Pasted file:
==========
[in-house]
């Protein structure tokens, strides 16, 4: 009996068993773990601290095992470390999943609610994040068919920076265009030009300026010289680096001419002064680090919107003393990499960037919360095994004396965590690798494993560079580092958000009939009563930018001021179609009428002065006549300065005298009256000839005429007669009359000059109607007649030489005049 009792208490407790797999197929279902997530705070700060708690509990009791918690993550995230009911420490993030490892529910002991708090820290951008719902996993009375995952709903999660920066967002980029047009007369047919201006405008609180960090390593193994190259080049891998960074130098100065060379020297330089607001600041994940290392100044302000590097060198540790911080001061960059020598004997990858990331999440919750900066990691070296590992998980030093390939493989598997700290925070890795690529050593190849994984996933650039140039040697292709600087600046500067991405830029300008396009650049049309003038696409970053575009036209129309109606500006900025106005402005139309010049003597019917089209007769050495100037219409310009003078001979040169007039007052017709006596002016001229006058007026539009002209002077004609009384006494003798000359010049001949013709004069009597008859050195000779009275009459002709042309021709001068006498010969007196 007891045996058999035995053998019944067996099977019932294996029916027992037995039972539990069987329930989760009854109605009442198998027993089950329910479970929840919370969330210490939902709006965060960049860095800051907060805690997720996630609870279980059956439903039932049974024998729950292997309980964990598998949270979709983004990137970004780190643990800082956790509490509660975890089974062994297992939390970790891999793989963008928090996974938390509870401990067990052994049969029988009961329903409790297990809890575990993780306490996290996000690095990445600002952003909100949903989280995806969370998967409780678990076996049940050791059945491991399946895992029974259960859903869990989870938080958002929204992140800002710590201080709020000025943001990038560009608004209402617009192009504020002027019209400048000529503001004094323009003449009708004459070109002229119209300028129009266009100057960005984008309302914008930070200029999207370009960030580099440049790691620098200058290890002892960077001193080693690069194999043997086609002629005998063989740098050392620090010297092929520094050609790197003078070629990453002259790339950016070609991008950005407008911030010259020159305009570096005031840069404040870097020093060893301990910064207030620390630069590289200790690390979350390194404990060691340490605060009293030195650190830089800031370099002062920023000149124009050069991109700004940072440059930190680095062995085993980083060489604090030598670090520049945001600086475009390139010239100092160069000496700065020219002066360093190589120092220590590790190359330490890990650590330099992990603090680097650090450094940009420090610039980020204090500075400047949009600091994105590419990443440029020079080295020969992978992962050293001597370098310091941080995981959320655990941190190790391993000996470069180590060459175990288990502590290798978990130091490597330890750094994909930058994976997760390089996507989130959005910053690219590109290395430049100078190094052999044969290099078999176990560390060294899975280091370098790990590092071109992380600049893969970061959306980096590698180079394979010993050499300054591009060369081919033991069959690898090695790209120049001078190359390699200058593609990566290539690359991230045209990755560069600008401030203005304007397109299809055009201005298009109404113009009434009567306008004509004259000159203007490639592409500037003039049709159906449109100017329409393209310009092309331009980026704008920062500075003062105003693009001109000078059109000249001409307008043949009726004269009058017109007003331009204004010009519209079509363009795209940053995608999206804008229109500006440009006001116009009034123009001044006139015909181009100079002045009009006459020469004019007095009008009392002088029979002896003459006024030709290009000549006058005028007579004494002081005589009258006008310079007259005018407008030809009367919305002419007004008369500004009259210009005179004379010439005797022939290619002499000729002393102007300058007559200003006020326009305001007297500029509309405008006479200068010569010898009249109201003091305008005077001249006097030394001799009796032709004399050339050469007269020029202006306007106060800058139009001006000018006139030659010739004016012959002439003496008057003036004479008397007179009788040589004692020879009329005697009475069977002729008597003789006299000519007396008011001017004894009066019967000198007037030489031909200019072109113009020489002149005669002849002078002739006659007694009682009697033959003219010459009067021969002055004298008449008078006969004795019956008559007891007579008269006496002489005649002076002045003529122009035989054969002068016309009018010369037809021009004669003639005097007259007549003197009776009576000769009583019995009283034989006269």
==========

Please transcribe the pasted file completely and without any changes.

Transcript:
[in-house]
């Protein structure tokens, strides 16, 4: 009996068993773990601290095992470390999943609610994040068919920076265009030009300026010289680096001419002064680090919107003393990499960037919360095994004396965590690798494993560079580092958000009939009563930018001021179609009428002065006549300065005298009256000839005429007669009359000059109607007649030489005049 009792208490407790797999197929279902997530705070700060708690509990009791918690993550995230009911420490993030490892529910002991708090820290951008719902996993009375995952709903999660920066967002980029047009007369047919201006405008609180960090390593193994190259080049891998960074130098100065060379020297330089607001600041994940290392100044302000590097060198540790911080001061960059020598004997990858990331999440919750900066990691070296590992998980030093390939493989598997700290925070890795690529050593190849994984996933650039140039040697292709600087600046500067991405830029300008396009650049049309003038696409970053575009036209129309109606500006900025106005402005139309010049003597019917089209007769050495100037219409310009003078001979040169007039007052017709006596002016001229006058007026539009002209002077004609009384006494003798000359010049001949013709004069009597008859050195000779009275009459002709042309021709001068006498010969007196 007891045996058999035995053998019944067996099977019932294996029916027992037995039972539990069987329930989760009854109605009442198998027993089950329910479970929840919370969330210490939902709006965060960049860095800051907060805690997720996630609870279980059956439903039932049974024998729950292997309980964990598998949270979709983004990137970004780190643990800082956790509490509660975890089974062994297992939390970790891999793989963008928090996974938390509870401990067990052994049969029988009961329903409790297990809890575990993780306490996290996000690095990445600002952003909100949903989280995806969370998967409780678990076996049940050791059945491991399946895992029974259960859903869990989870938080958002929204992140800002710590201080709020000025943001990038560009608004209402617009192009504020002027019209400048000529503001004094323009003449009708004459070109002229119209300028129009266009100057960005984008309302914008930070200029999207370009960030580099440049790691620098200058290890002892960077001193080693690069194999043997086609002629005998063989740098050392620090010297092929520094050609790197003078070629990453002259790339950016070609991008950005407008911030010259020159305009570096005031840069404040870097020093060893301990910064207030620390630069590289200790690390979350390194404990060691340490605060009293030195650190830089800031370099002062920023000149124009050069991109700004940072440059930190680095062995085993980083060489604090030598670090520049945001600086475009390139010239100092160069000496700065020219002066360093190589120092220590590790190359330490890990650590330099992990603090680097650090450094940009420090610039980020204090500075400047949009600091994105590419990443440029020079080295020969992978992962050293001597370098310091941080995981959320655990941190190790391993000996470069180590060459175990288990502590290798978990130091490597330890750094994909930058994976997760390089996507989130959005910053690219590109290395430049100078190094052999044969290099078999176990560390060294899975280091370098790990590092071109992380600049893969970061959306980096590698180079394979010993050499300054591009060369081919033991069959690898090695790209120049001078190359390699200058593609990566290539690359991230045209990755560069600008401030203005304007397109299809055009201005298009109404113009009434009567306008004509004259000159203007490639592409500037003039049709159906449109100017329409393209310009092309331009980026704008920062500075003062105003693009001109000078059109000249001409307008043949009726004269009058017109007003331009204004010009519209079509363009795209940053995608999206804008229109500006440009006001116009009034123009001044006139015909181009100079002045009009006459020469004019007095009008009392002088029979002896003459006024030709290009000549006058005028007579004494002081005589009258006008310079007259005018407008030809009367919305002419007004008369500004009259210009005179004379010439005797022939290619002499000729002393102007300058007559200003006020326009305001007297500029509309405008006479200068010569010898009249109201003091305008005077001249006097030394001799009796032709004399050339050469007269020029202006306007106060800058139009001006000018006139030659010739004016012959002439003496008057003036004479008397007179009788040589004692020879009329005697009475069977002729008597003789006299000519007396008011001017004894009066019967000198007037030489031909200019072109113009020489002149005669002849002078002739006659007694009682009697033959003219010459009067021969002055004298008449008078006969004795019956008559007891007579008269006496002489005649002076002045003529122009035989054969002068016309009018010369037809021009004669003639005097007259007549003197009776009576000769009583019995009283034989006269």